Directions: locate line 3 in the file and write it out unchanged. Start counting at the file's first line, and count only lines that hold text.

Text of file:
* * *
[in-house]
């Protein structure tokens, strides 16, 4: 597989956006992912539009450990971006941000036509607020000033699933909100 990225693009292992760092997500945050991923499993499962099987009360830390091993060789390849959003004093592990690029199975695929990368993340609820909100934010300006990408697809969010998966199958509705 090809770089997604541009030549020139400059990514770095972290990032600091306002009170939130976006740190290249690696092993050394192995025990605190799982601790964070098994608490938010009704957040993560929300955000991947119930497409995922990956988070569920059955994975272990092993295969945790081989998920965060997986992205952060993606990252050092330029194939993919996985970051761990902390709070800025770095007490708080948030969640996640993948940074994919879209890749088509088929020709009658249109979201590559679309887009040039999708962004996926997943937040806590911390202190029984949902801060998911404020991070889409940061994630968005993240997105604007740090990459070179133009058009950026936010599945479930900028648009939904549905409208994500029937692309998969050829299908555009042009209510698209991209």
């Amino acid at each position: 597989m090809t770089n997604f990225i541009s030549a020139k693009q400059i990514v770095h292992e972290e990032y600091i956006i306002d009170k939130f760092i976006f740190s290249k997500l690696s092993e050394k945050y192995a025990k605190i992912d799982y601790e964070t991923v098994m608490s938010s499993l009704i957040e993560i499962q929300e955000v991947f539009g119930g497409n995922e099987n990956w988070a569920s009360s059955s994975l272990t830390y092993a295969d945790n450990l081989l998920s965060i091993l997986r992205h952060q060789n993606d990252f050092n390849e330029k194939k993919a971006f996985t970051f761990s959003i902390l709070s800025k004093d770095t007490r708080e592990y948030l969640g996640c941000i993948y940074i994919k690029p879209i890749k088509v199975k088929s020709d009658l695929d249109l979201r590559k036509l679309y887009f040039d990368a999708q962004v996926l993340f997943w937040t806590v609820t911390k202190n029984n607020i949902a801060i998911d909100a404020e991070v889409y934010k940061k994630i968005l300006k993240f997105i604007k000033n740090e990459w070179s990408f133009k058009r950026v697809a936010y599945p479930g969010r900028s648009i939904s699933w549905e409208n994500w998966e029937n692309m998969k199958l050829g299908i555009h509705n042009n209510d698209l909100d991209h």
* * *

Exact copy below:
């Amino acid at each position: 597989m090809t770089n997604f990225i541009s030549a020139k693009q400059i990514v770095h292992e972290e990032y600091i956006i306002d009170k939130f760092i976006f740190s290249k997500l690696s092993e050394k945050y192995a025990k605190i992912d799982y601790e964070t991923v098994m608490s938010s499993l009704i957040e993560i499962q929300e955000v991947f539009g119930g497409n995922e099987n990956w988070a569920s009360s059955s994975l272990t830390y092993a295969d945790n450990l081989l998920s965060i091993l997986r992205h952060q060789n993606d990252f050092n390849e330029k194939k993919a971006f996985t970051f761990s959003i902390l709070s800025k004093d770095t007490r708080e592990y948030l969640g996640c941000i993948y940074i994919k690029p879209i890749k088509v199975k088929s020709d009658l695929d249109l979201r590559k036509l679309y887009f040039d990368a999708q962004v996926l993340f997943w937040t806590v609820t911390k202190n029984n607020i949902a801060i998911d909100a404020e991070v889409y934010k940061k994630i968005l300006k993240f997105i604007k000033n740090e990459w070179s990408f133009k058009r950026v697809a936010y599945p479930g969010r900028s648009i939904s699933w549905e409208n994500w998966e029937n692309m998969k199958l050829g299908i555009h509705n042009n209510d698209l909100d991209h």